Personal review of the 2014 Amman Half Marathon

I ran the half marathon at the 2014 Amman Marathon on the morning of Friday 24 October 2014, and here is a small review of it. The race had a 10k fun run, a half marathon and a full marathon. I am not sure about the route of the 10k race, but the half marathon and the full marathon did two and four loops respectively around Downtown Amman and the surrounding area.

I ran a few long distance races abroad ever since I caught the running bug a couple of years ago, I was not planning to do any runs in Jordan after having a poor experience in my previous run there (The full marathon at the Dead Sea ultra marathon in April 2013, my first full marathon. The race overall was not that great in my opinion and I blogged about it here).

I signed up last-minute to do the half marathon at the 2014 Amman Marathon as I had to come home to sort out some documents, renew my Jordanian passport and of course spend some quality time with family. I’m sharing my experience here with the race.

Pre-race:

A joke of a website: Well, without doubt the first experience and impression was absolutely rubbish. The registration process is a joke. As I’ve seen around the Middle East and in a couple of Asian countries, locals pay much less than expats to access tourist sites and to participate in sporting activities such as this one. As a Jordanian, I should have qualified as a Jordanian, however, as per the lovely registration site I was asked to pay the same fee as a foreigner. I eventually asked one of my very good friends to sign up for me using my passport copy as proof (Cheers Eman!) Another glaring error on the website was that for some unfathomable reason, on the registration form I could not enter + or zeros. These are basic and amateur errors.

The goodie bag is equally bad: Race day instructions, the route, a couple of promotional flyers, a juice and obviously the bib number. Not sure if I missed out anything but whatever else might have been there wouldn’t have made much of a difference really.

I hope the international runners got more goodies in their bags, maybe some discount vouchers for activities, tours, hotels and restaurants etc., maybe some information about Jordan and the main touristic cities, a brochure about the charities being supported etc., but all of that is rather unlikely. I did not explore the website to check other sections and information since it was all happening last-minute (I booked my flights a day before actually flying in).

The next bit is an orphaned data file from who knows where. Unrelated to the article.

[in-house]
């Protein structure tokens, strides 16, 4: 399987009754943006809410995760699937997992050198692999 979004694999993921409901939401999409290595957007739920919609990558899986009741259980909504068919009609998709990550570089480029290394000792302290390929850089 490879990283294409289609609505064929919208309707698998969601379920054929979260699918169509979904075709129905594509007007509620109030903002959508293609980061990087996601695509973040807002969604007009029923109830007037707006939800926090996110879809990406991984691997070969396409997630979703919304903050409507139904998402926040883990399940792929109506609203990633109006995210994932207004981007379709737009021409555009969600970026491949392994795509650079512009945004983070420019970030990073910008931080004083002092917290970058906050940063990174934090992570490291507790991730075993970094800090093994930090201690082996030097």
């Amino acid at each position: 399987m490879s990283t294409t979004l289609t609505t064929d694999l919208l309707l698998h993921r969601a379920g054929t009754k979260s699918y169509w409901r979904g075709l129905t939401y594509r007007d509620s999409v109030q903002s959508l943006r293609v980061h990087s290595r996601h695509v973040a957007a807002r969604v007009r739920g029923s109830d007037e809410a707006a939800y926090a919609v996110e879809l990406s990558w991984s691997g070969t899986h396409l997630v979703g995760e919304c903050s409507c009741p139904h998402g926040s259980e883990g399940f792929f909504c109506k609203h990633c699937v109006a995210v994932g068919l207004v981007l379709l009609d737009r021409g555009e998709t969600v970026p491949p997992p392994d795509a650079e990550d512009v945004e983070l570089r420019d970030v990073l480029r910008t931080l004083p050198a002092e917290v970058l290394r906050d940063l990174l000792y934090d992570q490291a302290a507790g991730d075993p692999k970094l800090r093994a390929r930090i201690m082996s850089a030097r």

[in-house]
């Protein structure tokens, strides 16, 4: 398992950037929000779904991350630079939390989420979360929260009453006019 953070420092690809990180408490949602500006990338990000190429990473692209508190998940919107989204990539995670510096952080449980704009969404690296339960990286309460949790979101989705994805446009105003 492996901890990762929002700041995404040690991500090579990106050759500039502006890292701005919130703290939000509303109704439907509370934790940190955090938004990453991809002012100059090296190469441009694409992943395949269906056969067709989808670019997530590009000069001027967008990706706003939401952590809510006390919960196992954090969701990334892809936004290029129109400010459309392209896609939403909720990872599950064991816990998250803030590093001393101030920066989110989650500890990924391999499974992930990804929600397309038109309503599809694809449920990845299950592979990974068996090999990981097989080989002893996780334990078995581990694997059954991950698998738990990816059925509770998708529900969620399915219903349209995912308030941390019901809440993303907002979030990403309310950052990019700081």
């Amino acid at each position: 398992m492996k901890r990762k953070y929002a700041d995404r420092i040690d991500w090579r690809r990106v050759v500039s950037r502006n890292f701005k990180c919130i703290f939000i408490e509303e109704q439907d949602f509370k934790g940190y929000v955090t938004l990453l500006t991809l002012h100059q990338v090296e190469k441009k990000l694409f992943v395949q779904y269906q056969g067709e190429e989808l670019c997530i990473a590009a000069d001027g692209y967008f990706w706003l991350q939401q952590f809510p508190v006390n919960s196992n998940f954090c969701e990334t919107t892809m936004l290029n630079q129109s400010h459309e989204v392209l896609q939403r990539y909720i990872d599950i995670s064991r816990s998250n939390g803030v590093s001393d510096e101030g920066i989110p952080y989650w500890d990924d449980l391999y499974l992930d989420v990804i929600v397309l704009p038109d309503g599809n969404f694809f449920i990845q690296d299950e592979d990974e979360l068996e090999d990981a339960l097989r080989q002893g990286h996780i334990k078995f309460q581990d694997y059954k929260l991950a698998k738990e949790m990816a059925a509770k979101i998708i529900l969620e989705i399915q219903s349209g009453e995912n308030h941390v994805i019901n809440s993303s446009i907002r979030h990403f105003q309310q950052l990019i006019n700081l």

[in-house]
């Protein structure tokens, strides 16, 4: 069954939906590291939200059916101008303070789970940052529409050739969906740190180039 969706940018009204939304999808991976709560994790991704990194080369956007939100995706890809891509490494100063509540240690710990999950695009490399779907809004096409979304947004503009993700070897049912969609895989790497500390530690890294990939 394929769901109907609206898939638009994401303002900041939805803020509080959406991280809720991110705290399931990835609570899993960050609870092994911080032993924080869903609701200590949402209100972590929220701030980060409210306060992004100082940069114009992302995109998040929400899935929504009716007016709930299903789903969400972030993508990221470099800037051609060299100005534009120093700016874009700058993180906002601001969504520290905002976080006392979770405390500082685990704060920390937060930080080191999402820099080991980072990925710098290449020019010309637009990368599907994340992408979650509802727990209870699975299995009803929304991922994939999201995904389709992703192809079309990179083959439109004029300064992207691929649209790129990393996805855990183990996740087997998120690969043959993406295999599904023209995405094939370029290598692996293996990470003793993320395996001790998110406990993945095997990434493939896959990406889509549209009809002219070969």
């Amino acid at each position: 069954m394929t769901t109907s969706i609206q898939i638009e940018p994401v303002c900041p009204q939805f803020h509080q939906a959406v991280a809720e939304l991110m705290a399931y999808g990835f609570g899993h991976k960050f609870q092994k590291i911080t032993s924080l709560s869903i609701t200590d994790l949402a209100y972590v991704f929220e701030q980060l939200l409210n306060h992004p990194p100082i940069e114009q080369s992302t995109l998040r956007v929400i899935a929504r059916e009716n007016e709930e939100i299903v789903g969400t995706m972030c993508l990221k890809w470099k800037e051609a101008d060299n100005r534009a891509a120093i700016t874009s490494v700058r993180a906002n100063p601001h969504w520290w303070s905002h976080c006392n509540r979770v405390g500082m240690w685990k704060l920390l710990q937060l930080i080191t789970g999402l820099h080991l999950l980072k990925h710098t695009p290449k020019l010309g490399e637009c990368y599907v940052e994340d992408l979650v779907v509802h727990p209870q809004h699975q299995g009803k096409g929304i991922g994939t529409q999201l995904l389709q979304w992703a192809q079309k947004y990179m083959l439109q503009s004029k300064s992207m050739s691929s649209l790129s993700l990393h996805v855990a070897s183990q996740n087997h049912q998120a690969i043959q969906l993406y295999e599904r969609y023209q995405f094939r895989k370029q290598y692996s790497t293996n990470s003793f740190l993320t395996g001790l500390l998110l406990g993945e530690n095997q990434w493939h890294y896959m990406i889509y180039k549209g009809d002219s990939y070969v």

Race day:

My good friend picked me up and we went to the area where the full marathon and half marathon runners convened to get on buses taking them to the start line. There were problems with the police who did not allow the bus to go through and the bus driver insisted to drop us at a point which was apparently several kilometers away from the start line. We got to the start line after a 10-15 minute pause the bus driver was eventually given the go ahead to drive to the start line. Poor communication and coordination I guess.

The half marathon was scheduled to start at 7:30am, but there was a 15-20 minute delay as there were runners who got late to the starting point (Because of the bus chaos). Credit to the organizers, there were enough toilet cabins at the start line, which has been an issue at other races I’ve done (But having said that, these had hundreds, if not thousands of runners, I think there was less than a hundred people running the half marathon. Other than that the start was not that bad, but the 15-20 minute delay at the start line meant that it was slightly warmer when we actually started, which could have cut off precious seconds and/or minutes from people’s finish times.

The race itself went better as I expected, somewhat. The route going through downtown Amman (Which contrary to what it may suggest, it is not the classier side of town). There were thousands of people on the streets but there was hardly any support whatsoever. I understand why though , as the majority of the people there were there either selling, buying or commuting through the area. There are also some Friday markets in the area which draw in big crowds. It was a bit eerie to run with so many people in the area, but it seemed as though the marathon was more of an inconvenience to the people who come to the area often as the roads were closed off and there was a heavy police presence to ensure people do not abuse or approach the runners. Even the hundreds of volunteers along the course had little interest in cheering on the participants and some were even smoking! (pre, during and after the race).